Why pharmacists say they could help ease health-care strain

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Canadian pharmacists are calling on provincial governments to expand what treatments they can provide patients, arguing it will help relieve a strained health-care system.

In a statement following its national summit, the Canadian Pharmacists Association said it is recommending governments “recognize and promote pharmacy as a first point of primary care.”

The association’s chief pharmacist officer, Danielle Paes, told Global News that pharmacists are well-positioned to help patients make health-care decisions given their clinical knowledge and availability in neighbourhoods.

She said pharmacists could provide injections and vaccinations, write prescriptions and do physical assessments for common ailments. Currently, what pharmacists are allowed to do varies by province, but Paes is calling for a consistent, standardized scope of practice across the country that would be achieved province by province, expanding their care.

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Ontario in October 2023 expanded the number of common ailments pharmacists can diagnose and treat to 19, adding six more. The province initiated prescribing power at the beginning of 2023 and said in October that 400,000 assessments had been done in the province since the program’s start.

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The ailments pharmacists can treat in Ontario include acne, canker sores and yeast infections, as well as nausea and vomiting related to pregnancy, diaper rash and parasitic worms such as pinworms and threadworms.

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Initially, the ailments included hay fever, oral thrush, pink eye, dermatitis, hemorrhoids and urinary tract infections.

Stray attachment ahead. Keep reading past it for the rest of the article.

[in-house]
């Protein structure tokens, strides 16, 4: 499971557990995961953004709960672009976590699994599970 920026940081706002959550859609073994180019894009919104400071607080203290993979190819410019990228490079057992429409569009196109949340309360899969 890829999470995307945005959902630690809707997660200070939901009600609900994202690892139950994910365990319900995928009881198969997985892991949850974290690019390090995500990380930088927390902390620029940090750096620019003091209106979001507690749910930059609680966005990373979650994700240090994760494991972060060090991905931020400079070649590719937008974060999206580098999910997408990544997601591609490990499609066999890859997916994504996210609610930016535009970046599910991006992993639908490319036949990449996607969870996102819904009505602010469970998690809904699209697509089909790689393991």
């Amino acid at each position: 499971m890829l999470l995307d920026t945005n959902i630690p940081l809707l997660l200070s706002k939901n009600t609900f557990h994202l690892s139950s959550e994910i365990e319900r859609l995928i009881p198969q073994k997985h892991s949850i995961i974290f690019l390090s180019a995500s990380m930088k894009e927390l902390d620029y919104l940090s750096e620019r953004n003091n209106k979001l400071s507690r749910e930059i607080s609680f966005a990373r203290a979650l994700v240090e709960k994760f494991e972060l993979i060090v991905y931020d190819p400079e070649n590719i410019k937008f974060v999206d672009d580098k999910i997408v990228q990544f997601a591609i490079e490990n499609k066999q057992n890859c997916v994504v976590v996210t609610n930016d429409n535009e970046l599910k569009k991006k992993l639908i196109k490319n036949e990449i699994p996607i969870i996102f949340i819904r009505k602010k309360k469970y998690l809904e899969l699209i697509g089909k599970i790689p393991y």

Paes said pharmacists can prescribe for any medication in Alberta.

She said data shows there has been a decrease in ER visits with the newer model of care. A recent government report showed that pharmacy clinics in Nova Scotia have contributed to a nearly 10 per cent decline in emergency room visits for non-urgent or less urgent cases.

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“You shouldn’t be going to the emergency room to renew a prescription,” Paes said. “That’s something we can do.”

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However, the College of Family Physicians Canada told Global News in a statement that having “pharmacists provide front line access for minor ailments creates fragmentation, and often creates increased rather than decreased work for family physicians.”

“The CFPC supports interprofessional collaboration but not substitution as a part of a solution to the health workforce crisis,” the statement read.

“If a pharmacist is integrated, even virtually, as part of the health care team with access to patient records and integrated with the family physicians’ care plans then this is helpful.”

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